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9 items from 2014


Britain's Got Talent star Lucy Kay announces debut album Fantasia

21 August 2014 7:35 AM, PDT | Digital Spy | See recent Digital Spy - TV news news »

Lucy Kay has announced the release of her first studio album Fantasia.

The Britain's Got Talent finalist recently signed a multi-album deal with Sony Classical and her debut will be released on September 24. It is available for pre-order now.

"It is an honour to be working with Sony Classical, it is a dream come true," said Kay, who trained at The Royal Conservatoire of Scotland.

"The support I have received from the public has been overwhelming and I'm excited to continue on my journey with them."

Sony Classical label head Liam Toner added: "Lucy has a unique ability to reach beyond the normal boundaries of opera and touch the hearts of millions of people throughout the country.

"She truly is 'The People's Soprano'."

Fantasia includes 'Un Bel Di' from Madame Butterfly, 'O Mio Babbino Caro' from A Room with A View and 'Nessun Dorma', which she performed on »

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Lady Gaga Loves Totally Bizarre Eyewear—See All of Her Freaky Looks!

16 May 2014 12:29 PM, PDT | E! Online | See recent E! Online news »

We knew Lady Gaga had a thing for seven inch heels, insane wigs, dressing like non-existence cartoon characters and adding chunks of skin onto her body, but this eyewear thing is a new-fangled fashion obsession! Apparently the "Dope" singer already covered every other couture option, leaving nothing but eye covers to exploit. What started with a simple Yoko Ono impression, morphed into vintage magnifying glasses and/or a piece of junkyard trash. Next up are the Madame Butterfly and Mickey Mouse impressions, followed by what we're calling the Sun God goggles. But the most impressive piece of all has got to be the rotatary phone spectacles. Though anyone born in the '80s knows they're technically red »

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Poland Lures Foreign Films as Local Biz Rises

14 May 2014 10:58 AM, PDT | Variety - Film News | See recent Variety - Film News news »

You would never guess from the level of international co-productions heading toward Poland that the country remains one of the few in this corner of Europe without cash-back incentives.

Agnieszka Odorowicz, topper at the Polish Film Institute, is justifiably bullish on the rising number of such joint projects — currently at around 40 per year — but has said the lack of sweeteners is an issue that needs to be addressed. But even without them, the institute’s work is clearly reaping rewards.

Since 2005, some 130 production companies have set up shop in Poland, many of them capitalizing on financial support from the Pfi, which administers a film fund created through a tax on television, exhibitors and distribs passed a decade ago. More and more of these new players, the recipients of more than 500 film grants, are partnering with foreigners to the benefit of both parties. In 2014, the institute’s budget was $42 million for development, »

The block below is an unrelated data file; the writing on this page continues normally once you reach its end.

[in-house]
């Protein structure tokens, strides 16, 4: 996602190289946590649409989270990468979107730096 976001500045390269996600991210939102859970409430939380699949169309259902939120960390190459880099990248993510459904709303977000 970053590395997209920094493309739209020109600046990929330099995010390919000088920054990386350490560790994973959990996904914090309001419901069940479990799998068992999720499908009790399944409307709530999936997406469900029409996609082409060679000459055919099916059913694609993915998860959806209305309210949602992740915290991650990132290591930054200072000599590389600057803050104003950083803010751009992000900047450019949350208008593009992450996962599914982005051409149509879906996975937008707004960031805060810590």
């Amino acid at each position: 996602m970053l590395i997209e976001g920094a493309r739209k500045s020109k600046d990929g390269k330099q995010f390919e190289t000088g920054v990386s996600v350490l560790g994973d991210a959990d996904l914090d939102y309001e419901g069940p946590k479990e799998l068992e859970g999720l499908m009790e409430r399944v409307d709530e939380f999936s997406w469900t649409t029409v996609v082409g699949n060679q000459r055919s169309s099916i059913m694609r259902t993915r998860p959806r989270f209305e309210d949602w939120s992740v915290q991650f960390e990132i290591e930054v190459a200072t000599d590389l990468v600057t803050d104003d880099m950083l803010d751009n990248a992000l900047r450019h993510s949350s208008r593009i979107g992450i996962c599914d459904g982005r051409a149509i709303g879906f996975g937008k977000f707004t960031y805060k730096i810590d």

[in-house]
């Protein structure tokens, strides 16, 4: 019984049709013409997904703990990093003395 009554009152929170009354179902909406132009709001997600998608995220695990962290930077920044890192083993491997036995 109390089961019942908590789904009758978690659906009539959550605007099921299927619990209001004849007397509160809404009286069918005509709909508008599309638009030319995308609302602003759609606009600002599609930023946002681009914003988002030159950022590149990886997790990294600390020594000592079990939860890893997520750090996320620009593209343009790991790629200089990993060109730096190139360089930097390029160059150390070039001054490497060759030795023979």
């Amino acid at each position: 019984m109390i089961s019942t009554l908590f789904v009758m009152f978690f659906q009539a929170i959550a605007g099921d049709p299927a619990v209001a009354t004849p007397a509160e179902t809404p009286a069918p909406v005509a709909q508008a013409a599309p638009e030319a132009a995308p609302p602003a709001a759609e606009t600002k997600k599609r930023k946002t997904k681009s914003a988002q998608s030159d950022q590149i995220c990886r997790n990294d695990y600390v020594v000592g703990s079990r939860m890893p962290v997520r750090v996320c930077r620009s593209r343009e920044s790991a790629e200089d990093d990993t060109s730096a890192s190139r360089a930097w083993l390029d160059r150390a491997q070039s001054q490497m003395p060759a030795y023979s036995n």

- Will Tizard

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Theatre Review: Fatal Attraction

28 March 2014 1:57 AM, PDT | The Hollywood News | See recent The Hollywood News news »

Director: Trevor Nunn

Starring: Natascha McElhone, Mark Bazeley, Kristin Davis

Synopsis: This story of obsession and revenge explores how a chance meeting in a bar and a casual encounter quickly becomes a living nightmare for Dan Gallagher, a successful New York lawyer, and his young family. After spending one weekend with the gorgeous Alex Forrest, he assumes he can just walk away, but Alex is a woman who refuses to be ignored. She pursues Dan and his family with terrifying consequences.

From the 1980s classic Michael Douglas and Glenn Close led adult drama, Fatal Attraction is the latest film-to-stage adaptation to grace London’s West End with an impressive, all star cast.

When one thinks about Fatal Attraction, it is easy to be drawn to that distinctive moment containing some pretty brutal animal violence involving bubbling bunnies. Aside from violence between people, this act, along with the ‘horses head’ bloodbath in The Godfather, »

- Tessa Jones

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House of Cards recap, series two, episode 13 – 'Cut out his heart and put it in his hands'

5 March 2014 8:02 AM, PST | The Guardian - TV News | See recent The Guardian - TV News news »

The series wound up exactly as we expected it to – and had yet more of the storyline flaws that have marred it throughout. So what are the prospects for season three?

• Read Stuart Jeffries' episode 12 blogpost here

Didn't see that coming, did you? Of course you did. The milksop president was always going down, especially after the makeup artists moved in a couple of episodes ago and started painting Garrett Walker's tired face 50 shades of grey and his eyes crying-time red. No wonder his approval rating was eight per cent. "China won't return my calls," the leader of the free world whined just before he got his comeuppance. Pathetic.